Florida Gov. Rick Scott target of protest over George Zimmerman verdict

Adrion Lewis, 19, from the southside of Jacksonville, Fla., holds a poster made by his friend during a protest, Sunday, July 14, 2013, in Jacksonville. Several hundred protesters gathered in Jacksonville's Hemming Plaza in demonstrating the verdict in the George Zimmerman trial for the shooting death of Trayvon Martin. (AP Photo/The Florida Times-Union, Bob Self)

Adrion Lewis, 19, from the southside of Jacksonville, Fla., holds a poster made by his friend during a protest, Sunday, July 14, 2013, in Jacksonville. Several hundred protesters gathered in Jacksonville's Hemming Plaza in demonstrating the verdict in the George Zimmerman trial for the shooting death of Trayvon Martin. (AP Photo/The Florida Times-Union, Bob Self)

Roughly 100 protesters are staging a sit-in at the office of Florida Gov. Rick Scott over the not-guilty verdict in the trial of George Zimmerman.

The group asked to meet with the governor and then vowed to stay in Scott's office overnight when they were told he wasn't there. Scott's schedule shows that he is in New York City.

Protesters say they want Scott to call a special session and ask state legislators to change laws that they say harm blacks.

One they want repealed is the state's "stand your ground" law that allows people to use deadly force if they believe their life is in danger.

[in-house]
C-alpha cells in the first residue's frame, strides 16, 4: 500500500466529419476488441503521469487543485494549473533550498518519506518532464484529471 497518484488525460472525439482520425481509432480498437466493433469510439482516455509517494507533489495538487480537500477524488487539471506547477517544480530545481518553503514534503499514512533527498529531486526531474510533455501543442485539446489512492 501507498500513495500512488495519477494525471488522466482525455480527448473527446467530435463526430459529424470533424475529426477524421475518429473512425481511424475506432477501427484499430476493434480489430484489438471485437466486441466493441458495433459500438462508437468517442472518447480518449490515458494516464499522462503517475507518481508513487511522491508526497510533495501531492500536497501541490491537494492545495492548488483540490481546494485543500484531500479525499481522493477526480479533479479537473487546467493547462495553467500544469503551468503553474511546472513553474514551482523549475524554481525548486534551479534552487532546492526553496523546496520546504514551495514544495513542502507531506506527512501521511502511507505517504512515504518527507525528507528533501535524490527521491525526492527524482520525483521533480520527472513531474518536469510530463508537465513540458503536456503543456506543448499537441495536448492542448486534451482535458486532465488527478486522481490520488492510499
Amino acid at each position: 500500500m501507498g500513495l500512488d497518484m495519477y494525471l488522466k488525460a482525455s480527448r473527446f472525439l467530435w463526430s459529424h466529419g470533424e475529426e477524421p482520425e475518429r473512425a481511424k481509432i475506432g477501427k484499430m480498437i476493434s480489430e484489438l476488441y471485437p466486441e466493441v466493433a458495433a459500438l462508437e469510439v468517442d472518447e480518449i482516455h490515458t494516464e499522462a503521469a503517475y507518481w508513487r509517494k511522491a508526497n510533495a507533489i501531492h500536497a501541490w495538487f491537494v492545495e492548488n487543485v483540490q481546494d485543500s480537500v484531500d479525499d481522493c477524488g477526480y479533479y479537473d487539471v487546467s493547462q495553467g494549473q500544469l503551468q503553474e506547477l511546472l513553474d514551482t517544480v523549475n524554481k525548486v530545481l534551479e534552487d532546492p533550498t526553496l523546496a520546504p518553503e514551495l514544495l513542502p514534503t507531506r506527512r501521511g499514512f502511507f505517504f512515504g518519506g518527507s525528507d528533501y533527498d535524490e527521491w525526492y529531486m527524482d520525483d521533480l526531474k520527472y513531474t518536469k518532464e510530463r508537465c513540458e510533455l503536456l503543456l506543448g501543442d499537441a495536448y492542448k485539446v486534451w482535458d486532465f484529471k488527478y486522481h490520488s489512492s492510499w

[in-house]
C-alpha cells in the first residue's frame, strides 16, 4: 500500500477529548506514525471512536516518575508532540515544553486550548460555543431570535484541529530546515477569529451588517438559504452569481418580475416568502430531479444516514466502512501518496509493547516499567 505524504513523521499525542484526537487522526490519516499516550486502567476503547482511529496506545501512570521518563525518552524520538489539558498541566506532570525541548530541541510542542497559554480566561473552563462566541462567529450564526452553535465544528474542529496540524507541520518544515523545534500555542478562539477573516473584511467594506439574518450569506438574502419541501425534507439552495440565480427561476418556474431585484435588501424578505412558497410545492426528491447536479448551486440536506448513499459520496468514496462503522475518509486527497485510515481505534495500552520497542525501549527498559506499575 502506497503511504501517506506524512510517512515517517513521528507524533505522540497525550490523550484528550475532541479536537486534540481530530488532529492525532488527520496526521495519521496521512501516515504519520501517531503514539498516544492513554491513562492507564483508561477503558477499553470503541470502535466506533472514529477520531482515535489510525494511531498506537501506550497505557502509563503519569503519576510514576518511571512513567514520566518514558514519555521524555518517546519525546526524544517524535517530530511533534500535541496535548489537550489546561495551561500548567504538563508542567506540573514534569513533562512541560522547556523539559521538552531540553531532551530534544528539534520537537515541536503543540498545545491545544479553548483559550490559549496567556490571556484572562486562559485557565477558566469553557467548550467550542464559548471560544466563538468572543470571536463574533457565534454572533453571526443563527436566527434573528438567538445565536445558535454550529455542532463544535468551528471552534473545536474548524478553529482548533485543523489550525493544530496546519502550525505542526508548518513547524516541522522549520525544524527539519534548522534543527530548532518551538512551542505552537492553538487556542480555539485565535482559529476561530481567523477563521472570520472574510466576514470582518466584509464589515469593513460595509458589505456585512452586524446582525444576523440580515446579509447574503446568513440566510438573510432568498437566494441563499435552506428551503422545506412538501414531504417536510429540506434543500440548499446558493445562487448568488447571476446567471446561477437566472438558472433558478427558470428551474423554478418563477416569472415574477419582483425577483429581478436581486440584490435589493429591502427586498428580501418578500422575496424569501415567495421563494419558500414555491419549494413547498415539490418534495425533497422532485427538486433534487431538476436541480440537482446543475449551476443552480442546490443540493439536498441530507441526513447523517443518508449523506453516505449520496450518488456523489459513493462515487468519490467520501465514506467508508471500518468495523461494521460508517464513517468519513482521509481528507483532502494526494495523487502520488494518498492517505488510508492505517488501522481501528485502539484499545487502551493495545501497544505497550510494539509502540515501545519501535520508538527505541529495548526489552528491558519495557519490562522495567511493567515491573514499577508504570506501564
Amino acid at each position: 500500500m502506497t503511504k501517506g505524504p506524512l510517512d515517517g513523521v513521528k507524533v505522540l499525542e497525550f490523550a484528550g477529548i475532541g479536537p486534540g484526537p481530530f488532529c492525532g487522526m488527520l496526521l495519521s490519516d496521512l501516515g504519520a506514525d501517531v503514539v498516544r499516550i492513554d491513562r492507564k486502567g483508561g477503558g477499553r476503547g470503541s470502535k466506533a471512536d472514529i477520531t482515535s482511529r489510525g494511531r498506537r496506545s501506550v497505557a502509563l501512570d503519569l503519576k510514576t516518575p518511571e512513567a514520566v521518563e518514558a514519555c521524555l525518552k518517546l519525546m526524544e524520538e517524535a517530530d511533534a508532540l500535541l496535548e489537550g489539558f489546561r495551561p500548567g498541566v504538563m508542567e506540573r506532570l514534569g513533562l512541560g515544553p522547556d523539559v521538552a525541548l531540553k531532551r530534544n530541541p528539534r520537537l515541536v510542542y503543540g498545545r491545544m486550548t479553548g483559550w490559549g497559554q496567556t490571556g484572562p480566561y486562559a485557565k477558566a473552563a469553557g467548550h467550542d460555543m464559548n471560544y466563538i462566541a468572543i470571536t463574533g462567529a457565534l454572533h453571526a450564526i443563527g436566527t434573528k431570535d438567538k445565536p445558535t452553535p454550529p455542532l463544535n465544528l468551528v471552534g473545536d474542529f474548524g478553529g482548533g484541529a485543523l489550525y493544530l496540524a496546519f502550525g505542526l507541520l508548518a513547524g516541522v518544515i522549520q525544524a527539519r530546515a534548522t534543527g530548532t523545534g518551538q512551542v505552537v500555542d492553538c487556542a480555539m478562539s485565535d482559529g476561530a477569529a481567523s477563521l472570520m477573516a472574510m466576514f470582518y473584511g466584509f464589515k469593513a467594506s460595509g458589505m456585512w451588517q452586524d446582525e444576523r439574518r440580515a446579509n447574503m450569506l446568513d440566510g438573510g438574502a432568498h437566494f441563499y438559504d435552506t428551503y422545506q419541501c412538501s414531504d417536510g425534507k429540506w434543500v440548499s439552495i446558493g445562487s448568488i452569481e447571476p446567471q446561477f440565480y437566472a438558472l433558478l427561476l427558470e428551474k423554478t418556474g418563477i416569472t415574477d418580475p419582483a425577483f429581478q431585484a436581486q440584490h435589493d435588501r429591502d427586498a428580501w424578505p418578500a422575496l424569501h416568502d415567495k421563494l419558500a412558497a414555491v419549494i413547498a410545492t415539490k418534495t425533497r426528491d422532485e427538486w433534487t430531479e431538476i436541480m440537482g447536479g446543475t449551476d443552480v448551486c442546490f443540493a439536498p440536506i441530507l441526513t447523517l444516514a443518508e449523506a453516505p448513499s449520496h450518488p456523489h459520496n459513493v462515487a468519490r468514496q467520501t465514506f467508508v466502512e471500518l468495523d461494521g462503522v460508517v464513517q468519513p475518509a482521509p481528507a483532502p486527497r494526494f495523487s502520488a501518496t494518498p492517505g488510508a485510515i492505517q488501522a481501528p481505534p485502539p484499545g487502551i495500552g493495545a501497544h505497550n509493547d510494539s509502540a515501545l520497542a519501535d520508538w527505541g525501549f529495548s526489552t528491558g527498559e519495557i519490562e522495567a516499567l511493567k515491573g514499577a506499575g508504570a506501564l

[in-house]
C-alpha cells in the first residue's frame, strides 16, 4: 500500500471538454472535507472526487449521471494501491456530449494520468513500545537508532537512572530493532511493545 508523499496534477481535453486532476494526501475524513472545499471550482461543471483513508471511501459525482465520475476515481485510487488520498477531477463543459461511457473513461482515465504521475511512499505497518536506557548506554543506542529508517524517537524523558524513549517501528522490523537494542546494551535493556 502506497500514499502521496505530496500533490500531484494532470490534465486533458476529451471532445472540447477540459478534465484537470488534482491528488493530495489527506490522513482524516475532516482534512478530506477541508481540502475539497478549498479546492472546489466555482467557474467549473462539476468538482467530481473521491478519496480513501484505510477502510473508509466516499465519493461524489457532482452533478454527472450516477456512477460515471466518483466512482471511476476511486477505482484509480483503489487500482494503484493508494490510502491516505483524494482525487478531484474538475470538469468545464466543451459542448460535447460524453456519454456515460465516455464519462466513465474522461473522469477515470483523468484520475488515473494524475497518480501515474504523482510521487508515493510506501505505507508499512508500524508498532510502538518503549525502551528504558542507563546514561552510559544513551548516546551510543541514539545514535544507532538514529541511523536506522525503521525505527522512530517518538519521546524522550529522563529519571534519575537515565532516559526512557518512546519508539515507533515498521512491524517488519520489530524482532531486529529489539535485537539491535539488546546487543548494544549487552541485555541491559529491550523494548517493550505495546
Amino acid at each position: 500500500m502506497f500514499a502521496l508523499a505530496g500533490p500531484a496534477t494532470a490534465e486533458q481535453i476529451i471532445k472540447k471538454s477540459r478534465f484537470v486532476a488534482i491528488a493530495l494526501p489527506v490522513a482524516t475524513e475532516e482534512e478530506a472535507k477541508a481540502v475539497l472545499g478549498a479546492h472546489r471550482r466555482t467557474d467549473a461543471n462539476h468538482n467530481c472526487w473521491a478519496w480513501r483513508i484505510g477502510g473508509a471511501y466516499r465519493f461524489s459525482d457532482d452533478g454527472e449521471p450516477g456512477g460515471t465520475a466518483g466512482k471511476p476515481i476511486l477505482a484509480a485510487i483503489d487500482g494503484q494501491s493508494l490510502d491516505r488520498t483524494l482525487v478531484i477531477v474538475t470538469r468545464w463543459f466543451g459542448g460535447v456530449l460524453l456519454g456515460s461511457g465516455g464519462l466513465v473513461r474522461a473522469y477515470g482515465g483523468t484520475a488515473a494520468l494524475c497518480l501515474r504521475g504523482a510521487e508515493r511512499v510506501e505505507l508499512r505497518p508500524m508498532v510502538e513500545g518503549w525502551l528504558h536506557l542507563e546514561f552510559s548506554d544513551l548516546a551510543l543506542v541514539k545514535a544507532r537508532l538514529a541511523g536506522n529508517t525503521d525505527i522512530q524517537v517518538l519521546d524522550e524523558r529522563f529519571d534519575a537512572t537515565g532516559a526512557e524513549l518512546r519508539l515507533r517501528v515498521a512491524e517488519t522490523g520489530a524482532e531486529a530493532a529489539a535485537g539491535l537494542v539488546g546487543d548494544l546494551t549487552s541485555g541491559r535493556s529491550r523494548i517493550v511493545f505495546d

Zimmerman shot 17-year-old Trayvon Martin, who was unarmed, during a February 2012 confrontation in Sanford, Fla. Zimmerman said he fired his gun in self-defense.

A six-member jury on Saturday cleared Zimmerman of all charges in Martin's death.

Ciara Taylor from Jacksonville said the group was "standing our ground for Trayvon, for justice."

The protesters first gathered on the steps of the historic Capitol building, then went over to Scott's office.

It marks the second time that there has been a protest at the state Capitol since the verdict was announced. Roughly 200 protesters assembled at the Capitol early Sunday morning.

During last year's outcry over Martin's death, it was Scott who created a task force to look at the state's self-defense laws.

That task force ultimately recommended this past February that the state's "stand your ground" law works and should not be overturned. The group did recommend that standards for neighborhood watch groups should be looked at by the Legislature.

Some legislators recommended making changes to the law, but those bills went nowhere this past session in the Republican-controlled Legislature.

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